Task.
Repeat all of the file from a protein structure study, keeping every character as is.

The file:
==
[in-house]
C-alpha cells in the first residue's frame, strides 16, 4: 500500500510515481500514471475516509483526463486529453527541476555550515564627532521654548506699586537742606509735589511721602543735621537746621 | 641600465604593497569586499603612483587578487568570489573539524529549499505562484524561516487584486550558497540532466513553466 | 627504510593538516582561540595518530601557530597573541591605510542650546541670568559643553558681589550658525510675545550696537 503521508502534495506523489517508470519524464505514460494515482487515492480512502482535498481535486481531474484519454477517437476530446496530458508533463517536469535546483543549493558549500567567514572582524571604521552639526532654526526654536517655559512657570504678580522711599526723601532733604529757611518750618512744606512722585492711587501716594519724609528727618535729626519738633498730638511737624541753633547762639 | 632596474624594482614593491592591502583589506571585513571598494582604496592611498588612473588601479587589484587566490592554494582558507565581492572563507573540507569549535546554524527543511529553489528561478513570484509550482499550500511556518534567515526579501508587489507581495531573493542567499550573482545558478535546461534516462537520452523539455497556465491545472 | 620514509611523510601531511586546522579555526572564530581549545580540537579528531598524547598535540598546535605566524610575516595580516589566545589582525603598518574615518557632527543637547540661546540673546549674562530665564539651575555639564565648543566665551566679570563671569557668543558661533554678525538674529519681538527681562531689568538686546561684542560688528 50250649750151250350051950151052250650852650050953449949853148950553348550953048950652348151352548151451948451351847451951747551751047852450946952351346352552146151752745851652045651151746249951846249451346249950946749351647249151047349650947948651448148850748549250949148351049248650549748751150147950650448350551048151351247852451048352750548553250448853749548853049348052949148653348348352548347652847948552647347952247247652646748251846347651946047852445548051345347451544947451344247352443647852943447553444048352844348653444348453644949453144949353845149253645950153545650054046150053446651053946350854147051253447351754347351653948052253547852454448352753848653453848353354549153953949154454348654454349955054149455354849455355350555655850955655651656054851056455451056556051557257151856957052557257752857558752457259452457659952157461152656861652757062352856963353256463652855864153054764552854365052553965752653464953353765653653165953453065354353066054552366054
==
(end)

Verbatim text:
[in-house]
C-alpha cells in the first residue's frame, strides 16, 4: 500500500510515481500514471475516509483526463486529453527541476555550515564627532521654548506699586537742606509735589511721602543735621537746621 | 641600465604593497569586499603612483587578487568570489573539524529549499505562484524561516487584486550558497540532466513553466 | 627504510593538516582561540595518530601557530597573541591605510542650546541670568559643553558681589550658525510675545550696537 503521508502534495506523489517508470519524464505514460494515482487515492480512502482535498481535486481531474484519454477517437476530446496530458508533463517536469535546483543549493558549500567567514572582524571604521552639526532654526526654536517655559512657570504678580522711599526723601532733604529757611518750618512744606512722585492711587501716594519724609528727618535729626519738633498730638511737624541753633547762639 | 632596474624594482614593491592591502583589506571585513571598494582604496592611498588612473588601479587589484587566490592554494582558507565581492572563507573540507569549535546554524527543511529553489528561478513570484509550482499550500511556518534567515526579501508587489507581495531573493542567499550573482545558478535546461534516462537520452523539455497556465491545472 | 620514509611523510601531511586546522579555526572564530581549545580540537579528531598524547598535540598546535605566524610575516595580516589566545589582525603598518574615518557632527543637547540661546540673546549674562530665564539651575555639564565648543566665551566679570563671569557668543558661533554678525538674529519681538527681562531689568538686546561684542560688528 50250649750151250350051950151052250650852650050953449949853148950553348550953048950652348151352548151451948451351847451951747551751047852450946952351346352552146151752745851652045651151746249951846249451346249950946749351647249151047349650947948651448148850748549250949148351049248650549748751150147950650448350551048151351247852451048352750548553250448853749548853049348052949148653348348352548347652847948552647347952247247652646748251846347651946047852445548051345347451544947451344247352443647852943447553444048352844348653444348453644949453144949353845149253645950153545650054046150053446651053946350854147051253447351754347351653948052253547852454448352753848653453848353354549153953949154454348654454349955054149455354849455355350555655850955655651656054851056455451056556051557257151856957052557257752857558752457259452457659952157461152656861652757062352856963353256463652855864153054764552854365052553965752653464953353765653653165953453065354353066054552366054